Reverse polarity using MOSFETs?

I would like to make a self-reloading, railgun-based device, that moves an aluminum rod forward at high velocity (typical railgun) and then backwards with low velocity. This would be controlled based on Arduino, naturally. An example of what I want the code to look like (not actually code, just the general idea):
If Button 2 pressed:
digitalWrite(A1, HIGH); //sends 'on' signal to MOSFET
delay(500);
((something to reverse the polarity of the circuit so the launcher moves backward slowly))
delay(2000);
//end
Thing is, I have no idea how to reverse the polarity of such a circuit using MOSFETs. Anyone have any ideas? I think the velocity of the projectile is based on the voltage/current applied across the rails, so I could use two power sources, one 9V and one 1.5V for example. (Depends on how fast I need it to go - I can also do 150V from a boost converter, if that's even necessary). I would also use a capacitor bank for the forward launch.

Just asking: Have you looked to see what is involved in actually building a working rail gun?

You can reverse voltage with a bridge circuit, which requires 4 MOSFETs or 4 transistors. Or, you can use a relay (IIRC a DPDT relay will do it)..

so I could use two power sources, one 9V and one 1.5V for example. (Depends on how fast I need it to go - I can also do 150V from a boost converter, if that's even necessary)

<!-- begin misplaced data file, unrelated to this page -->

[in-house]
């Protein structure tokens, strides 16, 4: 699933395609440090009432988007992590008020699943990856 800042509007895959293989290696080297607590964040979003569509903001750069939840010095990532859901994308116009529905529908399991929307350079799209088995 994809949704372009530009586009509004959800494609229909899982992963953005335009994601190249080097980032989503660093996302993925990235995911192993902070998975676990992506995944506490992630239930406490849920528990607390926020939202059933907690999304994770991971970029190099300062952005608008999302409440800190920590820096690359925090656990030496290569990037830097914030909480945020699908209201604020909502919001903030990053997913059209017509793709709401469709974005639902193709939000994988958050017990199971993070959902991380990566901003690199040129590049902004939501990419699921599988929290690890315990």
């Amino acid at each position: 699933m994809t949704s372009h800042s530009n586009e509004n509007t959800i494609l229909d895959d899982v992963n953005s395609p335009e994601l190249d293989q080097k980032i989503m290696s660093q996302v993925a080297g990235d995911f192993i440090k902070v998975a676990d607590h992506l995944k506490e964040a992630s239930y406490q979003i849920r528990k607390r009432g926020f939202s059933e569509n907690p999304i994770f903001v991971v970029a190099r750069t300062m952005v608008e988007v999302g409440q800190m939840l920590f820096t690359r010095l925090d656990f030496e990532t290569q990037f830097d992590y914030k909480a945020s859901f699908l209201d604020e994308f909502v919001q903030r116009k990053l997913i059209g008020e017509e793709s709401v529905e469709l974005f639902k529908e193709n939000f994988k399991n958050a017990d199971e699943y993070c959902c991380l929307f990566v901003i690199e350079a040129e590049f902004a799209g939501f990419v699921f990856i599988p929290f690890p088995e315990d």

A boost converter doesn't increase the amount of energy. i.e. If you boost the voltage, you get less current.

I would also use a capacitor bank for the forward launch

A capacitor does store energy and it might help to give you a very-short burst of high-energy. But, they don't store a lot of energy (depending on the capacitance & voltage) so for example, you can't power a flashlight with a capacitor (at least not long enough to make it useful).

I thought if you boosted the voltage, by Ohm's Law, you'd get the same amount of current for a shorter amount of time.
And yes, I have researched rail guns before.
I don't intend to power the railgun solely off the capacitor, of course.
Can you link me to a schematic for an appropriate H-bridge circuit? I get the general idea, but haven't managed to find a specific outline.

There are no hobby-type H-bridges that work for the currents and voltages typically present in a operating rail gun.

Does the launch tube use a single magnetic coil, or a series of coils activated in sequence? The latter could be one way to control velocity without having to resort to different voltages, or even polarity.

jremington:
There are no hobby-type H-bridges that work for the currents and voltages typically present in a operating rail gun.

Mine won't be running at the standard level of power of a typical railgun - I want to launch a projectile, not smash it to bits. More powerful the better, but if there are limitations, so be it.

Another question I have: Say I lead a digital pin out to one lead of a button, and the other lead is connected to a MOSFET. Would it be possible to write a code that waits until the button is pressed, then sends a 5V signal to the MOSFET through the button? I'm asking because I ran out of usable pins on my Arduino, and am trying some unorthodox stuff in order to fit everything in.